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The Fall of Public Man Paperback – 30 Jan 2003

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Product details

  • Paperback: 416 pages
  • Publisher: Penguin; New Ed edition (30 Jan 2003)
  • Language: English
  • ISBN-10: 0141007575
  • ISBN-13: 978-0141007571
  • Product Dimensions: 12.9 x 1.8 x 19.8 cm
  • Average Customer Review: 3.5 out of 5 stars  See all reviews (2 customer reviews)
  • Amazon Bestsellers Rank: 245,427 in Books (See Top 100 in Books)

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Product Description


One of the most stimulating and challenging books to be written in years. . . . A major attempt . . . to re-examine the assumptions and objectives of the 1960s and transcend them without compromising their ideals. One admires the breadth of Professor Sennett's erudition, the reach of his historical imagination. . . . By all means buy this book and read it. --Christopher Lehmann-Haupt

About the Author

Richard Sennett now works at the LSE where he runs their Cities Programme. His previous publications include his best-seller THE CORROSION OF CHARACTER. His next book, RESPECT: THE FORMATION OF CHARACTER IN A WORLD OF INEQUALITY, will be publishedby Allen Lane in January 2003.

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I have only recently become a reader of Sennett's work (see The Corrosion of Character: Personal Consequences of Work in the New Capitalism or Together: The Rituals, Pleasures and Politics of Co-operation as further examples of his work that I have read recently, been impressed with, and has led me to seek out this book, which I seem to recall was recommended to me when I was doing my Masters nearly 20 years ago). In this book, from the 1970's, Sennett discusses the ways in which the presentation of self in the public domain has come to focus on personality, an insincere construct that so distorts feeling and emotional display that genuine expression seems no longer possible. To present his case, he reaches back into the French Enlightenment, particularly its theatrical tradition, to examine the erosion of a distinction between public and private, into the faux emotions of public figures that mislead us into notions of trust. This was an idea that must have been rather lively at the time the book was written, given Nixon's recent perfidious manipulation of public trust, and Carter's appeal as the righteousness mender of social and political wrongdoing as his sole qualification to the Presidency.Read more ›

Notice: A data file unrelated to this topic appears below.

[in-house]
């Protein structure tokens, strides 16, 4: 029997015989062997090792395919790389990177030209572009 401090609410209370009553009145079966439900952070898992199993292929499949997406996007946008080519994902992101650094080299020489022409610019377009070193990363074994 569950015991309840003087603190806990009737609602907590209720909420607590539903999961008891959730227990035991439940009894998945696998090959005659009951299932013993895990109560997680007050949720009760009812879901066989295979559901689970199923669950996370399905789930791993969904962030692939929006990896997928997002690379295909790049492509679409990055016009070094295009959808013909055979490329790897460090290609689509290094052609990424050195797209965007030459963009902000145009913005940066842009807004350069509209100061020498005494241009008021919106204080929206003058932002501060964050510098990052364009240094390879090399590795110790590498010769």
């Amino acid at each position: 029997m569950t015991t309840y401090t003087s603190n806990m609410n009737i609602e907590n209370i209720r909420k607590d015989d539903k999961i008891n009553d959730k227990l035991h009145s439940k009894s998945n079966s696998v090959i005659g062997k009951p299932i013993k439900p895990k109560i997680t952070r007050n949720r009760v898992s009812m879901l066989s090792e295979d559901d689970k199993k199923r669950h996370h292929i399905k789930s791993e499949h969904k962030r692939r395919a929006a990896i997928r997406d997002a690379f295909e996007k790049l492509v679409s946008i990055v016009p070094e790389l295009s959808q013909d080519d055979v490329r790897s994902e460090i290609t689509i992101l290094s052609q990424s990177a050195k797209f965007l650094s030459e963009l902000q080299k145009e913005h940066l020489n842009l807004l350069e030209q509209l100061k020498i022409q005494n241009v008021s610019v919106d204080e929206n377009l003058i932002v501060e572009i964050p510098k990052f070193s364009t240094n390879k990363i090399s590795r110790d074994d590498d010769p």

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13 of 33 people found the following review helpful By Petter William Hansen on 27 April 2002
Format: Paperback
An exiting book about our lives we live, compared against earlier centuries. A book full of facts and interesting comments, and a subjective view at our way of living and loving. A must read for a sociologist, and a good book to have read.
Slightly diffucult reading.
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Most Helpful Customer Reviews on (beta) 2 reviews
38 of 43 people found the following review helpful
An intellectual Celebration Ranging from History toSociology 14 April 2000
By Serpil Tunçer - Published on
Format: Paperback
Sennett scrutinizes those problems caused by the inbalance between personal and public life.According to Sennett, the 'public life' which is a significant piece of life besides the family and friendships was once so lively and meant much to individuals.There used to be a 'publicity' that contributed to the individuals' skills of 'play'through emotinal ties with strangers and to the civilization of the individual.Being a 'public man' well expressed in the 18th century European cities has become a gradually weakened phenomenon being replaced with the 'private life'.And has become as significant as the private life allows it to...Sennett asks,"How has the stranger been transformed into a threatening factor? How is it that today, keeping silent and remaining as the audience is the only way of joining the public life? In turn, how do these factors foster personality deficiencies? Solitude that is a result of modernism renders the individual a person captured by the private life.Sennett explains this process through works of Balzac and Diderot, theater, music, architecture,Dreyfus case and Richard Nixon. Richard Sennett is by no means hopeless; he is exploring the possibilites of getting to know 'the other' instead of imagining a 'lost public paradise'.
25 of 35 people found the following review helpful
The end of the public realm 3 Jan 2000
By Jorge Martins Rosa - Published on
Format: Paperback
Beyond Habermas' description of the changes that have taken place in the Western public sphere, with a better emphasis on empirical and historical data, the book gives a detailed account on the rise and fall of our interacting abilities. From the marketplace to the theater, the 19th century (and then the 20th) saw the decline of «play», along with its replacement by vicarious figures, like the «genius», the performing arts «vedettes» and now the politician as someone who feels (and does) what we are not anymore able to feel. Instead of hysteria, the civilizational disease is now narcissism, the unableness to act regardless of one's inner feelings. To be read along with Sennett's other masterpiece, a romance entitled «Palais-Royal».
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